Living with dying

A guest blog post by Jan Obery, Senior Social Worker, Central Adelaide Palliative Care Service

  • 20 January 2021
  • Author: Guest
  • Number of views: 374
  • 0 Comments
Living with dying

CareSearch’s Part of Life Campaign aims to increase community awareness of palliative care and encourage all Australians to learn, care, and plan for death and dying. We are publishing a blog series to highlight how we can all work towards providing quality palliative care to everyone in our community.  

In this blog, Senior Social Worker Jan Obery from the Central Adelaide Palliative Care Service, shares the satisfying aspects of working in palliative care and how social workers and the roles of all of the interdisciplinary team make a significant difference to those living with a life-limiting illness.

Planning for the last part of life – the role of early palliative care

A guest blog post by Adjunct Associate Professor Leeroy William, Clinical Director of Supportive and Palliative Care at Eastern Health and President of Australian & New Zealand Society of Palliative Medicine (ANZSPM)

  • 13 January 2021
  • Author: Guest
  • Number of views: 906
  • 0 Comments
Planning for the last part of life – the role of early palliative care

CareSearch’s Part of Life Campaign aims to increase community awareness of palliative care and encourage all Australians to learn, care, and plan for death and dying. We are publishing a blog series to highlight how we can all work towards providing quality palliative care to everyone in our community.  

In this blog, Adjunct Associate Professor at Eastern Health and President of Australian & New Zealand Society of Palliative Medicine (ANZSPM), Leeroy William explains the benefits of early palliative care and highlights why planning for the end of life is important.

It’s 2020 and some LGBTIQ+ people still don’t have access to inclusive palliative care services

A guest blog post by Alex Taylor, Project Officer and Hannah Morgan, Project Coordinator at National LGBTI Health Alliance

  • 15 December 2020
  • Author: Guest
  • Number of views: 874
  • 0 Comments
It’s 2020 and some LGBTIQ+ people still don’t have access to inclusive palliative care services

More understanding and education is required so that LGBTIQ+ people can feel confident that they will be able to feel safe to access palliative care. In the final blog for our National Palliative Care Project series, Alex Taylor, Project Officer and Hannah Morgan, Project Coordinators at National LGBTI Health Alliance, discuss how the new National LGBTI Health Alliance Palliative Care Project will work to improve the knowledge of care providers.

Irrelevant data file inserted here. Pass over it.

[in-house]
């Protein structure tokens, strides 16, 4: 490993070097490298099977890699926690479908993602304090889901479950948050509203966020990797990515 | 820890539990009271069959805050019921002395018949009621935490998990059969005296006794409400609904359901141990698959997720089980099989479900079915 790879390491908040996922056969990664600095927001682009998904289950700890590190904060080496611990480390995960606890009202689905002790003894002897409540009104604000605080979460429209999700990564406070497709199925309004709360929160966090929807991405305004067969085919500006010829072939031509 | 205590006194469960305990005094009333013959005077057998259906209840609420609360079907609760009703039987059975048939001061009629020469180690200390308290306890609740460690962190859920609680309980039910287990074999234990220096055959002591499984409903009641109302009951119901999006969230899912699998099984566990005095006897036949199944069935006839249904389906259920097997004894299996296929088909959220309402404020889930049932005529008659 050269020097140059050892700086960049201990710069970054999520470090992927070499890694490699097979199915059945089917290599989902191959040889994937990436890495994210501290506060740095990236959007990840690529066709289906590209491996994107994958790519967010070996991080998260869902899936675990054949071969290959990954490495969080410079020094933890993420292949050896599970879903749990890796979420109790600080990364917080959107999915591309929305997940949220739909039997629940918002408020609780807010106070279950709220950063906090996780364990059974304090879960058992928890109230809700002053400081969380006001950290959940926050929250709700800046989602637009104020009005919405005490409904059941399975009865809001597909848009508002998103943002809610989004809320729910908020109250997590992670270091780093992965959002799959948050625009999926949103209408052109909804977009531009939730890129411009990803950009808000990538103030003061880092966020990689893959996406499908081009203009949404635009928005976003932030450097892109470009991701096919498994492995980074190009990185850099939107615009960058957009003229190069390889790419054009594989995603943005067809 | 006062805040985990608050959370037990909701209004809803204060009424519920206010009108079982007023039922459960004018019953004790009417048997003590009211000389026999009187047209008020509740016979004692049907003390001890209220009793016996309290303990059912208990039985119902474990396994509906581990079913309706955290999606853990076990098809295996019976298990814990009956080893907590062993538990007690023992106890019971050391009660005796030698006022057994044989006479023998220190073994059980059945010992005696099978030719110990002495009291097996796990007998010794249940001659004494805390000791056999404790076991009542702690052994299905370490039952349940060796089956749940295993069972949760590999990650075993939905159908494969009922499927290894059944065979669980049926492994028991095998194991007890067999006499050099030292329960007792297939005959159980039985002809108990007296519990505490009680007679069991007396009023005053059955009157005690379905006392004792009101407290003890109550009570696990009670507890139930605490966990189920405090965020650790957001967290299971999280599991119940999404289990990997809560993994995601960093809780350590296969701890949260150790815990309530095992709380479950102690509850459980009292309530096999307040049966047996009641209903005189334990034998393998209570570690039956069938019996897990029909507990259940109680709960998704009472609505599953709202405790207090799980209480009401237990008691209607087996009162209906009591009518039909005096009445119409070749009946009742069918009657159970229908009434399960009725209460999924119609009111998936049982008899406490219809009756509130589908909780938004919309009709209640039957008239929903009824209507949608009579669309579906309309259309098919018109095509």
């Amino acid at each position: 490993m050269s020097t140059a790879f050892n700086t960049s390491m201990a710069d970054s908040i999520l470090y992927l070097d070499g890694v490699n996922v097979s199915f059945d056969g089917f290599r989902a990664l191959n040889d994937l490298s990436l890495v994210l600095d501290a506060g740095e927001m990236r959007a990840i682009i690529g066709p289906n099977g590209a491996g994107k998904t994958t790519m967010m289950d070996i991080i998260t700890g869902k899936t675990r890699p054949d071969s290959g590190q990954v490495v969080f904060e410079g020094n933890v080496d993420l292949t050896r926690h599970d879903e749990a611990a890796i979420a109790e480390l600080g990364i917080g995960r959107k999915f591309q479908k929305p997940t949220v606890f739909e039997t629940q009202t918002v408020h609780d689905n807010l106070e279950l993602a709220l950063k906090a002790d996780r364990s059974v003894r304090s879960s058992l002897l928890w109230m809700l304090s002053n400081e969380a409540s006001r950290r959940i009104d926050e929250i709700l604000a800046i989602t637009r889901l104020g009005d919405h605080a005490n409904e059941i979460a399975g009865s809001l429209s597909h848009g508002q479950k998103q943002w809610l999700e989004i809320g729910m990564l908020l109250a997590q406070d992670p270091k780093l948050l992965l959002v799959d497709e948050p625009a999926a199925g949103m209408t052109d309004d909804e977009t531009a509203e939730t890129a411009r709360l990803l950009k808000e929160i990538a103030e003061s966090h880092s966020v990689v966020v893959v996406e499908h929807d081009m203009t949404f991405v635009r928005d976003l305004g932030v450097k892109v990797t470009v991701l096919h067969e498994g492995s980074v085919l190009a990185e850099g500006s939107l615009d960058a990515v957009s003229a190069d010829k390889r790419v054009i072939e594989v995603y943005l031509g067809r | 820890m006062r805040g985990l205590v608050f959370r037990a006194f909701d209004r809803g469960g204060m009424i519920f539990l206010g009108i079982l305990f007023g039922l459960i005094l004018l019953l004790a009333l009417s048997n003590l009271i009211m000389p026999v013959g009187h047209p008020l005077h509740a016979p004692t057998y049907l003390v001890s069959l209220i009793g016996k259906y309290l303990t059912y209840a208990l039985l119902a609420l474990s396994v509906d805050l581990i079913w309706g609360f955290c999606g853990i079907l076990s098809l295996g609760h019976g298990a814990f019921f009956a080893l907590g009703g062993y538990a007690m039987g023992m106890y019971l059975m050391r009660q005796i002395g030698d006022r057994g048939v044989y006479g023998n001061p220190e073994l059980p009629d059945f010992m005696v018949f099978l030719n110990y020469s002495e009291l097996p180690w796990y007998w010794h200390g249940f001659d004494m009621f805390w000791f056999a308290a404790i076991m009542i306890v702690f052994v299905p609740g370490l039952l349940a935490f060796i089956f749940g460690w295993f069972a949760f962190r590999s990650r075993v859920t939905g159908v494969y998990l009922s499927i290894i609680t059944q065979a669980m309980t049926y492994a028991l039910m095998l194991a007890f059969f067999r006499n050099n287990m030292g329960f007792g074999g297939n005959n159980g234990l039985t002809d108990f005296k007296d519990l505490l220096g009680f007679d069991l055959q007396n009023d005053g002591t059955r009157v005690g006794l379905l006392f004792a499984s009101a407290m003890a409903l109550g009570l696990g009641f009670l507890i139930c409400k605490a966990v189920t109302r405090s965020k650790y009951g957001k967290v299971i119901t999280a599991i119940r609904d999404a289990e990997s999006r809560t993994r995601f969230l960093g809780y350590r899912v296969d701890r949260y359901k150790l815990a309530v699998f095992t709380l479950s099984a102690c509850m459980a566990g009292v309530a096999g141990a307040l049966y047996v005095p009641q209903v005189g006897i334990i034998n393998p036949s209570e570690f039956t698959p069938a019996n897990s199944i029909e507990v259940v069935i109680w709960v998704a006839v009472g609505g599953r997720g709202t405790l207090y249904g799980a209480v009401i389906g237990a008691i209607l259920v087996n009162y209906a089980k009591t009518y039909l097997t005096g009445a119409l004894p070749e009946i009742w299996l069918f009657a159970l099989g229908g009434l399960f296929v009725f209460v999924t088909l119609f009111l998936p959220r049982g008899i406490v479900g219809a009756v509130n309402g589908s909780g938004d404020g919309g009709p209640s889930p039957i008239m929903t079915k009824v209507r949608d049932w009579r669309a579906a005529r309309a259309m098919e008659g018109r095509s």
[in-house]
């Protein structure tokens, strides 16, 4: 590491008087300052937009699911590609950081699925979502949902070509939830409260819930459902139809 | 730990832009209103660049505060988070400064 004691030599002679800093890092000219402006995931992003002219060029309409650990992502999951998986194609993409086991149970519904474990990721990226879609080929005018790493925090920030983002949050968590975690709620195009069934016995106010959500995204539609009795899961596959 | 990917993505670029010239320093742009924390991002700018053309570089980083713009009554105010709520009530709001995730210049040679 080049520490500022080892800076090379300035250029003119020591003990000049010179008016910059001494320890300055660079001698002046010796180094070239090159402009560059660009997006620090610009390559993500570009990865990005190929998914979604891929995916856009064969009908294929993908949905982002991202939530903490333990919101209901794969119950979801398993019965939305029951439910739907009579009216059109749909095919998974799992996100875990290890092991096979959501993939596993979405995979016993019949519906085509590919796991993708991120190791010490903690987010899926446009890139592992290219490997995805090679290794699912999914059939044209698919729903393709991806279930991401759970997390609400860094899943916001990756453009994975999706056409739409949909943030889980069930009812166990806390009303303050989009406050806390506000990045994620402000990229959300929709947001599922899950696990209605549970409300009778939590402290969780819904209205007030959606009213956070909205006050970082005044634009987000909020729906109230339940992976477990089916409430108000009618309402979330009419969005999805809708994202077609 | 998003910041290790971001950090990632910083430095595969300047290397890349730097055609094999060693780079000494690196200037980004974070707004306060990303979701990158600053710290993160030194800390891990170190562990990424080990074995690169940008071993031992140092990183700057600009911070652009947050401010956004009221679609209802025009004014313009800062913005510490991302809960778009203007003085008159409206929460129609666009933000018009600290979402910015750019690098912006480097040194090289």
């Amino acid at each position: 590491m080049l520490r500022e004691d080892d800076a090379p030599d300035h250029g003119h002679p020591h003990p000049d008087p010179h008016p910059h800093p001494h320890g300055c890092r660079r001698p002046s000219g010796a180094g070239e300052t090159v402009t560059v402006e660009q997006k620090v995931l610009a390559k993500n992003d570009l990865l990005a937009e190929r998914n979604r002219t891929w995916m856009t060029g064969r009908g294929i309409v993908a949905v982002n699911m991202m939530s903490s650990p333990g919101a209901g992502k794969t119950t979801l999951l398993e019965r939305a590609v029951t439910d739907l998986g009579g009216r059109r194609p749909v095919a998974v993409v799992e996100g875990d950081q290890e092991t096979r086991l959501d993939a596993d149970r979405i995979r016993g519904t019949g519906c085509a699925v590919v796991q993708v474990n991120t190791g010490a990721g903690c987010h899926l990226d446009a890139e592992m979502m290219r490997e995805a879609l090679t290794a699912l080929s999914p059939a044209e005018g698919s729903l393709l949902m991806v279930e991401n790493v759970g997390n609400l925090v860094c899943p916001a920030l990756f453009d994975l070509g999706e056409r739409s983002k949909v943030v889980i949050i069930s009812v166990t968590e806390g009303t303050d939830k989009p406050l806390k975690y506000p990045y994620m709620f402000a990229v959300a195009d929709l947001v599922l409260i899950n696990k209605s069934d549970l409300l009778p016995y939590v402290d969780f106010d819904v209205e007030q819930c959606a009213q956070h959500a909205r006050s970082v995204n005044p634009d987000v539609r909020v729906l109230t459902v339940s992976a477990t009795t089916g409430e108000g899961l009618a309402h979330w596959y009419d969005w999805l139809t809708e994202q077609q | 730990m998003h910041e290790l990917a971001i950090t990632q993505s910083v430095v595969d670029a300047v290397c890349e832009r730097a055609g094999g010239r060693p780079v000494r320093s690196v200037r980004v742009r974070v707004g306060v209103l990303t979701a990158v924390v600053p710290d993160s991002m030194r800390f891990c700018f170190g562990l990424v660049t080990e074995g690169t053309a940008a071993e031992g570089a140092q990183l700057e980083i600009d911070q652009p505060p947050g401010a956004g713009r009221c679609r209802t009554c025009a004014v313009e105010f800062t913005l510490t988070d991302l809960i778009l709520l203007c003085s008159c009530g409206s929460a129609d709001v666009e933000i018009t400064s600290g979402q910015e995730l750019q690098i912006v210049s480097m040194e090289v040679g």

National Palliative Care in Prison (PiP) Project

A guest blog post by Professor Jane Phillips, Director and Kim Offner, Project Manager at Improving Palliative, Aged and Chronic Care through Clinical Research and Translation (IMPACCT), Faculty of Health, University of Technology Sydney

  • 10 December 2020
  • Author: Guest
  • Number of views: 576
  • 0 Comments
National Palliative Care in Prison (PiP) Project

In the 14th blog for our National Palliative Care Project series, Professor Jane Phillips and Project Manager Kim Offner from the Centre for Improving Palliative, Aged, and Chronic Care through Clinical Research and Translation discuss how their new project Palliative Care in Prisons will develop a national evidence-based model for people in Australian prisons. 

The TEL Project: How to help people with intellectual disability understand dying and death, and plan for it if they wish

A guest blog post by Dr Michele Wiese, Senior Lecturer, School of Psychology, Western Sydney University, NSW

  • 3 December 2020
  • Author: Guest
  • Number of views: 717
  • 0 Comments
The TEL Project: How to help people with intellectual disability understand dying and death, and plan for it if they wish

People with intellectual disability, just like everyone else, have a right to understand dying and death. In this second blog for our Part of Life series, Dr Michele Wiese, Senior Lecturer in the School of Psychology at Western Sydney University discusses how the ‘Talking end of life…with people with intellectual disability’ (TEL) can help them understand end of life, and make plans for it if they choose.

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